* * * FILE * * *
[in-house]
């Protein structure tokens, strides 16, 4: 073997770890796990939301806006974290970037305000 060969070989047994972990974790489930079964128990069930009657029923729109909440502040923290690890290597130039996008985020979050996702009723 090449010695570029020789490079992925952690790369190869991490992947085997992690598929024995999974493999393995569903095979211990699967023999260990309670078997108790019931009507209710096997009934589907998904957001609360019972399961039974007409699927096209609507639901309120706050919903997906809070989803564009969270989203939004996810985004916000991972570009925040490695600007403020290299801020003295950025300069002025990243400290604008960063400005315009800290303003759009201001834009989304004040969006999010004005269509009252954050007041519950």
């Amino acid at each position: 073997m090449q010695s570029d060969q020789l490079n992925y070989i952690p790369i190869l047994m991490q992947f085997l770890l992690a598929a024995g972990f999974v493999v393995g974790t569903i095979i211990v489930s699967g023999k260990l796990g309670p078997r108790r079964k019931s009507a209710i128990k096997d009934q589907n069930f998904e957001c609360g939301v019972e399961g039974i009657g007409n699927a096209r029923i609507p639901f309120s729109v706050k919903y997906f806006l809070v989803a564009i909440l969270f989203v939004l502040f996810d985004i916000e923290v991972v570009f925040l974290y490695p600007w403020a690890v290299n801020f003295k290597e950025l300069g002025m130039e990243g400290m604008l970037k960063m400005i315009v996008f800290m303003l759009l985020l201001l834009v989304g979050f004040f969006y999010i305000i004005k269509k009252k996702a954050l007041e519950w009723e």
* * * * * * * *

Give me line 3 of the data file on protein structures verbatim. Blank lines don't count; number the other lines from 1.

């Amino acid at each position: 073997m090449q010695s570029d060969q020789l490079n992925y070989i952690p790369i190869l047994m991490q992947f085997l770890l992690a598929a024995g972990f999974v493999v393995g974790t569903i095979i211990v489930s699967g023999k260990l796990g309670p078997r108790r079964k019931s009507a209710i128990k096997d009934q589907n069930f998904e957001c609360g939301v019972e399961g039974i009657g007409n699927a096209r029923i609507p639901f309120s729109v706050k919903y997906f806006l809070v989803a564009i909440l969270f989203v939004l502040f996810d985004i916000e923290v991972v570009f925040l974290y490695p600007w403020a690890v290299n801020f003295k290597e950025l300069g002025m130039e990243g400290m604008l970037k960063m400005i315009v996008f800290m303003l759009l985020l201001l834009v989304g979050f004040f969006y999010i305000i004005k269509k009252k996702a954050l007041e519950w009723e």